Acidity / Gastric reflux (GERD)

Gastric Reflux (GERD) refers to the regurgitation of acid stomach contents into the esophagus. The most common clinical manifestation of GERD being heartburn and acid regurgitation.

Reflux occurs when the pressure inside the stomach is higher than that maintained by the muscles found where the stomach and oesophagus meet.

Causes of Acid Reflux

GERD may develop due to decreased muscle tone or abnormal relaxation of lower oesophageal sphincter or reduced stomach motility, allowing food to remain too long in the stomach.

Episodes of reflux are triggered or worsened by a variety of factors. Symptoms may be aggravated by chocolate, caffeine, alcohol and spicy foods, which stimulate acid secretion or by fatty foods, which delay stomach emptying,or even when the patient bends over or lies horizontally after having meal. In addition, pregnancy or constipation may worsen GERD by increasing intra-abdominal pressure.

Secondary causes of GERD includes reflux caused by acid hypersecretory states, connective tissue disorder(scleroderma), gastric outlet obstruction as caused by ulceration and stricture, and delayed gastric emptying due to conditions such as stasis, neuromuscular disease, pyloric dysfunction, duodenal dysmotility, or duodeno-gastro-esophageal bile reflux.

Symptoms

Symptoms of GERD includes in addition to heartburn, difficult or painful swallowing, a sour taste in the mouth, and frequent belching. Less typical features include chronic cough, hoarseness, sore throat and a sensation of fullness. Acid reflux due to GERD can also erode teeth.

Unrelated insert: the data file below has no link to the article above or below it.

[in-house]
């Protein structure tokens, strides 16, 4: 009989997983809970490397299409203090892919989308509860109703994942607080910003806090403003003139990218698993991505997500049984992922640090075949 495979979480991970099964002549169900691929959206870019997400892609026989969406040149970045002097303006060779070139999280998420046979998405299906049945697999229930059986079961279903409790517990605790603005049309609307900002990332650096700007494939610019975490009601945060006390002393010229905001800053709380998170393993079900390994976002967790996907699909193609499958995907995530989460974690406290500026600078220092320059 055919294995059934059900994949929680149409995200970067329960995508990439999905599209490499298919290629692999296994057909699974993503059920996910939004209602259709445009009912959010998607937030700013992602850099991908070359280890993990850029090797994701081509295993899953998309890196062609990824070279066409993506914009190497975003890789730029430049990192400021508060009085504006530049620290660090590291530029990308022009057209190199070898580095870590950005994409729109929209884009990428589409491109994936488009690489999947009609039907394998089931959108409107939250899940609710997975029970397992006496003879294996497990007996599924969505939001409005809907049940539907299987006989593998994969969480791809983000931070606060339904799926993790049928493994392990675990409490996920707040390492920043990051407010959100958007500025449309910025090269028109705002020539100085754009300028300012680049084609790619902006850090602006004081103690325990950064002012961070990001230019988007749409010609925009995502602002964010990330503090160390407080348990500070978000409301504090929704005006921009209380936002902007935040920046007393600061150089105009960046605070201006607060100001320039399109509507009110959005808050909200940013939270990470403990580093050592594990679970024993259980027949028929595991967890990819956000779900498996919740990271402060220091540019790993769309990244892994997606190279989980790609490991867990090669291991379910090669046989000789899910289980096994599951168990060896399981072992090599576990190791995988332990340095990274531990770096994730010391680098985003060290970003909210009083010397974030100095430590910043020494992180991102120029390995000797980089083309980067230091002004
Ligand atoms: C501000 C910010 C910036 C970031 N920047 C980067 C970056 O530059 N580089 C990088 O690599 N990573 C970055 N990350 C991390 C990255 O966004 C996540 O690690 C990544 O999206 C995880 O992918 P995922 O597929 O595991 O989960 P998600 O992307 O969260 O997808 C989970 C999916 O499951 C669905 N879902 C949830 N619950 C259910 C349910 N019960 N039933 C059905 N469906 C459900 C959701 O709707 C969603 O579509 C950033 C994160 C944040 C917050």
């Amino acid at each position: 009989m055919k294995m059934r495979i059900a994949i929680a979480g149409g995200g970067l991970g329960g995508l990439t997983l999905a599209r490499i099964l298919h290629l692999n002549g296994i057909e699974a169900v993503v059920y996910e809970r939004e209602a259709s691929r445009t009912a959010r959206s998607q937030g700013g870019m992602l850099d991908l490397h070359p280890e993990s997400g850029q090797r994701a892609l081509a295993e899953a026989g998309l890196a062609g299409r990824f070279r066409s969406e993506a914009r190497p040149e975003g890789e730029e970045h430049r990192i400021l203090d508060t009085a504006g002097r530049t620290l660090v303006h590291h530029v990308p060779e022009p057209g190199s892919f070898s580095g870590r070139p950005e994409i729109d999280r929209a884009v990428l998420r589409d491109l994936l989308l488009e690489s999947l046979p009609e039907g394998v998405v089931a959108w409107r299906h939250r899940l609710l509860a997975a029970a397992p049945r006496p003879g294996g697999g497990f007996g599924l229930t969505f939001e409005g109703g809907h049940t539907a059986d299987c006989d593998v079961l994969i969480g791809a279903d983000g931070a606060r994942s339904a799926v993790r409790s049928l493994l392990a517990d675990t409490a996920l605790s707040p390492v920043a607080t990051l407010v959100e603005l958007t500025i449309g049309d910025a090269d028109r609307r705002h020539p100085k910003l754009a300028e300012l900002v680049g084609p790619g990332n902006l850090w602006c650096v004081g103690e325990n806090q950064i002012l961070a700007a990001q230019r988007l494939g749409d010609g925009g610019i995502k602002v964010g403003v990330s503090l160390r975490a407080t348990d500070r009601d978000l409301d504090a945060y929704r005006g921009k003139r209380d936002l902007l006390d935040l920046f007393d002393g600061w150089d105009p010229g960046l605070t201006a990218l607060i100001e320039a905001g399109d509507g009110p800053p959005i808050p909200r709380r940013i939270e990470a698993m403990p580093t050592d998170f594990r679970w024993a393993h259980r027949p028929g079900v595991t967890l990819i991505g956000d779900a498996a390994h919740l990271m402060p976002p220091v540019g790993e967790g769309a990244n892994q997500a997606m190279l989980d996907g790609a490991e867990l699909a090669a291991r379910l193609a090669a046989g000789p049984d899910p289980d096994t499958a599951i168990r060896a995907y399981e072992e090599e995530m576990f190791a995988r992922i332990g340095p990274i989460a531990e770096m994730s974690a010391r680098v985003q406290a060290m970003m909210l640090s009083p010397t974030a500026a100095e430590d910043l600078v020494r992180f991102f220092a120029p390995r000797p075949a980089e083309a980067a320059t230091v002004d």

Obesity is thought to be another potential predisposing factor to gastro-esophageal reflux. Maintenance of ideal weight for age may help in reducing the symptoms.

Dietary Modification

The foods you eat affect the amount of acid your stomach produces. They can also be directly irritating to the esophagus. Diet and nutrition are key considerations for those who suffer from acid reflux or gastro esophageal reflux disease (GERD), a severe, chronic form of acid reflux. You can prevent or relieve your symptoms from gastro esophageal reflux (GER) or gastro esophageal reflux disease (GERD) by changing your diet. You may need to avoid certain foods and drinks that make your symptoms worse. Other dietary changes that can help reduce your symptoms include

  • decreasing fatty foods
  • eating small, frequent meals instead of three large meals

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